• 3. that they have no or minimum knowledge about. He also indicated that diversification is not necessary andinvestors should only consider it if they are not able to devote time to search on businesses they understand.1.3.6 Performance measurement:Buffett’s approach is based on economic reality and intrinsic value not accounting and book value thereforehis performance measurement is also based on intrinsic value rather than book value.1.3.7 Investment strategy:Learning from Benjamin Graham “Mr. Market” offers different prices every other day and too unstable tobe used for investment decision. He didn’t trust the financial theory of capital market efficiency and saidthat the inside information is not the same as information out there. Buffett preferred gathering all kinds ofinformation and analyzing them against alternatives. He believed investing in stock is the same as investingin business therefore he preferred rational long-term investment approach.1.3.8 Corporate governance:It was learned from Buffett’s practice that he didn’t rely nor believed much in agency theory. Most seniormanagers and directors of Berkshire Hathaway and its subsidiaries are also the shareholders of thecompanies they manage.2. PART II2.1 Comparing Warren Buffett’s investment philosophy with the theory of financeIn order to better understand Buffett’s investment philosophy I will briefly compare the two methods in thissection.With respect to the above mentioned investment philosophy of Buffett, there are several similarities anddissimilarities between the two. Buffett’s economic reality not accounting is the same as economic valueadded (EVA) of theory of finance used for investment decision. Both value the economic reality rather thanthe book value which does not consider important elements including intangible assets. His approach isalso similar with regards to the intrinsic value, capital budgeting, fundamental analysis and agencyproblems. His philosophy is however different from the theory of finance in the domain of corporatevaluation by using risk-free discount rate to assess cash flow and ignores risk-premium of weighted averagecost of capital (WACC). It is also different with respect to the diversification concentrating only onbusinesses that their portfolio can be understood as well as efficient capital market hypothesis (EMH) byconsidering undervalued companies and stocks as well as unrecognized franchises.Table 1 (see Appendix 1) summarizes the similarities and dissimilarities of Warren Buffett’s investmentphilosophy to the principle and theory of finance.3. PART III3.1 Analyzing and comparing Warren Buffett’s investment philosophy with his investment practicesOn October 18, 2010 Warren Buffett in an interview with CNBC stated that Berkshire Hathaway was the“dumbest stock he ever bought.” In the same interview he stated that back in 1962 he was running a smallpartnership worth of 7 million. And there was this cheap textile company stock that had been goingdownhill for years. He continued that he thought of buying textile stock and tender it back to them andmake a small profit. After buying stocks for sometimes he decides to tender it back to them, so Buffett goesback to the company and meets with management Mr. Stanton. There he promises to tender his stock at11.5 but few weeks later he receives an offer letter from Berkshire Hathaway for 11. Buffet gets mad andbuys control of company and fires Mr. Stanton. Now, Buffett has committed major amount of money to aterrible textile business. He decides to rebuild the business and turn it to the base for all future activities. In 3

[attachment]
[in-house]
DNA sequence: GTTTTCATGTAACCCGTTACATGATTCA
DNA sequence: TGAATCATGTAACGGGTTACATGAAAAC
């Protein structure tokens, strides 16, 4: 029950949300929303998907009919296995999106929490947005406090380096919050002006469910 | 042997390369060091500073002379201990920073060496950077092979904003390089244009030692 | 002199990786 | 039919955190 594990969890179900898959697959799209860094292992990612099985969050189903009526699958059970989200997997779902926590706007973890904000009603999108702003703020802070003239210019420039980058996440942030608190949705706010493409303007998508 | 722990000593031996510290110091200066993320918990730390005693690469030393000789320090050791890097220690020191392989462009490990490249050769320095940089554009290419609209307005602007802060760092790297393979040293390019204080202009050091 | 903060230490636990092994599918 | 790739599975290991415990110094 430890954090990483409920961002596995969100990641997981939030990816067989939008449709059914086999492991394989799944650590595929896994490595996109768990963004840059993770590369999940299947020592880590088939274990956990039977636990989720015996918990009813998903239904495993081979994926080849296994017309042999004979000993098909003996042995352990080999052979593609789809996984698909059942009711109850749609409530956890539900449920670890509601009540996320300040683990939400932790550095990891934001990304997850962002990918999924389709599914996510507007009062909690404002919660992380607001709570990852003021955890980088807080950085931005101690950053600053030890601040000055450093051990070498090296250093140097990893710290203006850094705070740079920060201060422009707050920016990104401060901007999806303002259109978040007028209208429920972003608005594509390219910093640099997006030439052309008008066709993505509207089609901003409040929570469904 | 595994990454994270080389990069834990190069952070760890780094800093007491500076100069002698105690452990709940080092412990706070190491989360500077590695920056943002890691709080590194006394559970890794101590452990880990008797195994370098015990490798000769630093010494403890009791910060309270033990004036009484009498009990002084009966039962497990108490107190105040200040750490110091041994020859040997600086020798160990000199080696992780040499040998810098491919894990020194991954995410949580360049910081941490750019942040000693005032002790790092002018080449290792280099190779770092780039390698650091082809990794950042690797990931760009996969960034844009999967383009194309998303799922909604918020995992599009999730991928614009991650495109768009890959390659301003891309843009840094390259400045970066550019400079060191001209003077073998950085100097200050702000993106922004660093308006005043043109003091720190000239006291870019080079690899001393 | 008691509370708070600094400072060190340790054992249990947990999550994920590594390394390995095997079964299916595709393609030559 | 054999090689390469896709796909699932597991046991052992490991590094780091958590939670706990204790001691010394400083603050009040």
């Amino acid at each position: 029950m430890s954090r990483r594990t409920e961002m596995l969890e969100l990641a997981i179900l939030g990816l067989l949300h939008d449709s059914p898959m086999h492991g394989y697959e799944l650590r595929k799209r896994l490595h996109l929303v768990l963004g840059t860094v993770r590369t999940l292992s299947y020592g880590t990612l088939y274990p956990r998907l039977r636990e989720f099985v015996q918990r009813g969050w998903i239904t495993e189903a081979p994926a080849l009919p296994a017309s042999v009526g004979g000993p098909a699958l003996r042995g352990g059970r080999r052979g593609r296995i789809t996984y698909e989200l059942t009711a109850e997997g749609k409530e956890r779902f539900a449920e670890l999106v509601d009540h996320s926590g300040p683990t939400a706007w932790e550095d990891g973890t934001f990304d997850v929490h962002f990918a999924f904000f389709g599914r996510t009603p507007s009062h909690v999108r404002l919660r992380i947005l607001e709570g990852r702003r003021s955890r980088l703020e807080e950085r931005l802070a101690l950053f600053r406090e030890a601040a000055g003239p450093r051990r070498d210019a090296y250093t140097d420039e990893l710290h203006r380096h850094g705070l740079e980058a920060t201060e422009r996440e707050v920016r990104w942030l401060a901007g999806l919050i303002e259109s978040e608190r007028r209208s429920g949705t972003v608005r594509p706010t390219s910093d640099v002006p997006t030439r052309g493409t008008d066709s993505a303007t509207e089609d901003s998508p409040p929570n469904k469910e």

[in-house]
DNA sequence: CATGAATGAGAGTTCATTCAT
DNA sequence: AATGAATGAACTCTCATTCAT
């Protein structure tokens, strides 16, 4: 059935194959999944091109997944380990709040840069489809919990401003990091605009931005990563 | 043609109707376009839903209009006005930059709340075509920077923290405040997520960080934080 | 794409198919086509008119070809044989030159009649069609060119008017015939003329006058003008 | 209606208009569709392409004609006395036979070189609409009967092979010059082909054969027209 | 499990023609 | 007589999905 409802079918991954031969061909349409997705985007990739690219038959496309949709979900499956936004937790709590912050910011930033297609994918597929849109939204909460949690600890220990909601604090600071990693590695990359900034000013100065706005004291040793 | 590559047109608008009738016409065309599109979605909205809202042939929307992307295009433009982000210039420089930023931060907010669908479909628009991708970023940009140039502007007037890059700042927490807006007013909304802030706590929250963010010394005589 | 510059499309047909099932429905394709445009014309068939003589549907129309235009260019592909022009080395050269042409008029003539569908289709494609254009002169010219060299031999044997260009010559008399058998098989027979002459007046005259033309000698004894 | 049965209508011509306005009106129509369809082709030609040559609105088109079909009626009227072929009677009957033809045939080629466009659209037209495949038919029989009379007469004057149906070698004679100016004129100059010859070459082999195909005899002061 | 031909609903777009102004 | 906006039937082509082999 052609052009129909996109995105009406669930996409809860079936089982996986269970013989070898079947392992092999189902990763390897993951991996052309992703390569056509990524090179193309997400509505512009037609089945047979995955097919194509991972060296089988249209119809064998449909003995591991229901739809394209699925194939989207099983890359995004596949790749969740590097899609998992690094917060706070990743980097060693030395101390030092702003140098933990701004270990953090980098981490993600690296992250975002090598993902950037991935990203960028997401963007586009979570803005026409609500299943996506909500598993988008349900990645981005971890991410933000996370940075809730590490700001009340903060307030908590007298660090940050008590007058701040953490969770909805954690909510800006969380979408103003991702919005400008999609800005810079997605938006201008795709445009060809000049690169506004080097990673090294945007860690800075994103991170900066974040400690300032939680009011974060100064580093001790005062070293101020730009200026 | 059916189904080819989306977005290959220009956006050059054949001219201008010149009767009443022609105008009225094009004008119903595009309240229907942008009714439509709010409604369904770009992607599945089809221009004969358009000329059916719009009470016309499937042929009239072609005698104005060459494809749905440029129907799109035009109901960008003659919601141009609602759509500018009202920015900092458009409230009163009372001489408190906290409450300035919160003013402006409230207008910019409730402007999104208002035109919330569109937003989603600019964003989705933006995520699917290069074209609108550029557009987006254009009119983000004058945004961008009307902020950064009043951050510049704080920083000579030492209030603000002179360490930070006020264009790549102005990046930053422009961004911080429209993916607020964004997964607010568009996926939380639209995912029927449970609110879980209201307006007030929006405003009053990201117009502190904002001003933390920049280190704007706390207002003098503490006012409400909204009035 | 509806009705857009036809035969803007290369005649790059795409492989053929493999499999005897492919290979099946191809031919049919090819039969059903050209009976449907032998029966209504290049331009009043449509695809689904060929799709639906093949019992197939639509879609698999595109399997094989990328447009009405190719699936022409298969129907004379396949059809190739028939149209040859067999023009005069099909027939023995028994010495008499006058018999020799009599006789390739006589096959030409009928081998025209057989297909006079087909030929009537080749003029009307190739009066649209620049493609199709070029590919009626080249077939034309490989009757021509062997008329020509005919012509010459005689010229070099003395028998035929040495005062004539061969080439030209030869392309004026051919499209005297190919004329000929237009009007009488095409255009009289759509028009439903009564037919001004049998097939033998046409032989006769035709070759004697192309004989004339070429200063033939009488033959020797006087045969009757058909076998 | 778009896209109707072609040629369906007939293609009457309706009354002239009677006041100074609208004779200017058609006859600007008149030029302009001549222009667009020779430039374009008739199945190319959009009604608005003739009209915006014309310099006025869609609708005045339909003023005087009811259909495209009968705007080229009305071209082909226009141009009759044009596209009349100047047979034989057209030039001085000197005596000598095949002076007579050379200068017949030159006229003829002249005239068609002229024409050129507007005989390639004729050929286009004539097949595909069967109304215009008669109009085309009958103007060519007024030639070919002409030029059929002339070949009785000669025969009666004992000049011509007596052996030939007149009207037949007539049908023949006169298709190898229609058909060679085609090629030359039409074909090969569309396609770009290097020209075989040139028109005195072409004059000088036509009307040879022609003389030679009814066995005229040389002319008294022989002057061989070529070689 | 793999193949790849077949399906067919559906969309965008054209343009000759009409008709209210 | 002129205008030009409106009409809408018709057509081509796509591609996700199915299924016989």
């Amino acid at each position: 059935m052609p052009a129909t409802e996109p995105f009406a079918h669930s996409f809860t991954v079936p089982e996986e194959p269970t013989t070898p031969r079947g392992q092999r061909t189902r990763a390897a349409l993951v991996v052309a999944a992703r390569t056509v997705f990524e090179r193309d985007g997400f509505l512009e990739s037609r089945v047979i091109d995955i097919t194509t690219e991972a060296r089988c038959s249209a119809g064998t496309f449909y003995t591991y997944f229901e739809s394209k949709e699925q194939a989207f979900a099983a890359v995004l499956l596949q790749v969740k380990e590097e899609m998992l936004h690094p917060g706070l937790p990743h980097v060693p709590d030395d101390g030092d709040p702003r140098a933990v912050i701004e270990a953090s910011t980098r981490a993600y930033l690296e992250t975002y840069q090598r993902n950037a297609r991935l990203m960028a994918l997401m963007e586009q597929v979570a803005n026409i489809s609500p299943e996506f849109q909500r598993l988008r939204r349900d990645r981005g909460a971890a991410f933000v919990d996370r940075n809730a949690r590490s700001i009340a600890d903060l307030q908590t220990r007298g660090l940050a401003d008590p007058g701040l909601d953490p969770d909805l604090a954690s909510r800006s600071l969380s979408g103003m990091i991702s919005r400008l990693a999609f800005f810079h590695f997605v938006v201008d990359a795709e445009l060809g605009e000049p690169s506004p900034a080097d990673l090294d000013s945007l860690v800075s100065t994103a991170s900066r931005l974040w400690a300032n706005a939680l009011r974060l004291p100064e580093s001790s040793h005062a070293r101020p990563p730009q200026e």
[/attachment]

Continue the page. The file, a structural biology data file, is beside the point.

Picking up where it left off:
• 4. 1976 he comes across a good insurance company and buys it for Berkshire Hathaway. In the sameinterview Buffett concludes that if he had invested the initial money in a good insurance company insteadof textile business of Berkshire Hathaway it would have worth double by now – $200 billion, and perhapswe can simply assume a much higher return on investment as well.Berkshire Hathaway was Buffett’s first major investment which he calls it the “dumbest investment.”Almost 30 years later, on August 25, 1995, Buffett’s Berkshire Hathaway announced to acquire 49.6% ofGovernment Employees Insurance Company (GEICO) at $70 per share amounting to a total of $2.3 billion.At the time GEICO’s stock market value was $55.75 meaning Buffet’s offered price was 25.6% premiumover the stock market price per share. This is an interesting statistic for the world’s leading value-basedinvestor who is known for buying under market value or bargain assets (Calandro 2009). Professor JosephCalandro has raised interesting points in his book “applied value investing” which will be used as a base forthe purpose of this section of “comparison between Buffett’s principle and practice.”To begin I will briefly go through GEICO background and then I will review Calandro’s valuationapproach for better understanding and further studies.3.1.1 The GEICOLike many other firms GEICO had seen its ups and downs over the decades. In 1972 the company’s stockprice reached its highest traded at $61 per share. However didn’t take long before company’s stock pricedeclined to as low as $7 per share putting the company at the edge of bankruptcy. This was due tomanagement’s mistake in change of strategy. In 1976 company’s new CEO John J. Byrne brought thecompany back to its high performance. In 1985 Byrne left GICO and once again the company’s stockdeclined due to change of strategy by the new management. In 1993 Ozla took over the management andled the company to its core and made it profitable by 1995 attracting Berkshire Hathaway for itsacquisitions. Interestingly, Berkshire Hathaway tendered for $70 per share which was 25.6% above itsmarket price.3.1.2 GEICO ValuationWarren Buffett became interested in GEICO while he was studying under Benjamin Graham. At the timeGraham was also the chairman of GEICO. Buffett bought shares, wrote article on company and followedGEICO over the years till its acquisition 1995 (Calandro 2009).Calandro (2009) introduces the Graham & Dodd’s practitioners value investor approach that is designed tobuy stocks below intrinsic value. This approach results in a “margin of safety”. The approach isillustrated in figure1.An investment is an “opportunity” if it is offered below its intrinsic value and an investment is a “risk” if itis offered at or above its intrinsic value. Risk in this framework means that there is no financial buffer, or“margin of safety” between the value of an investment and the price it is offered. Therefore, such aninvestment is risky because the only way to profit from business is through its future growth, which isextremely intangible and is influenced by a variety of internal and external factors (Calandro 2009). Inabove framework Graham and Dodd have listed General Electric 1939 as risky and according to ProfessorGreenwald and his coauthors, it is quite impossible to accurately forecast Microsoft’s earnings at 10 yearsfrom 2000 to 2010. Therefore it is impossible to justify Microsoft as a value investment business (Calandro2009).Calandro (2009) also uses Professor Greenwald and his coauthors “modern Graham & Dodd valuecontinuum” approach for GEICO valuations. The approach is illustrated in figure 2. The diagram beginswith the most tangible level of value (Net Asset Value). Then continues with Earnings Power Value (EPV)and franchise value and ends with Growth Value (GV) which is the least level of framework value. 4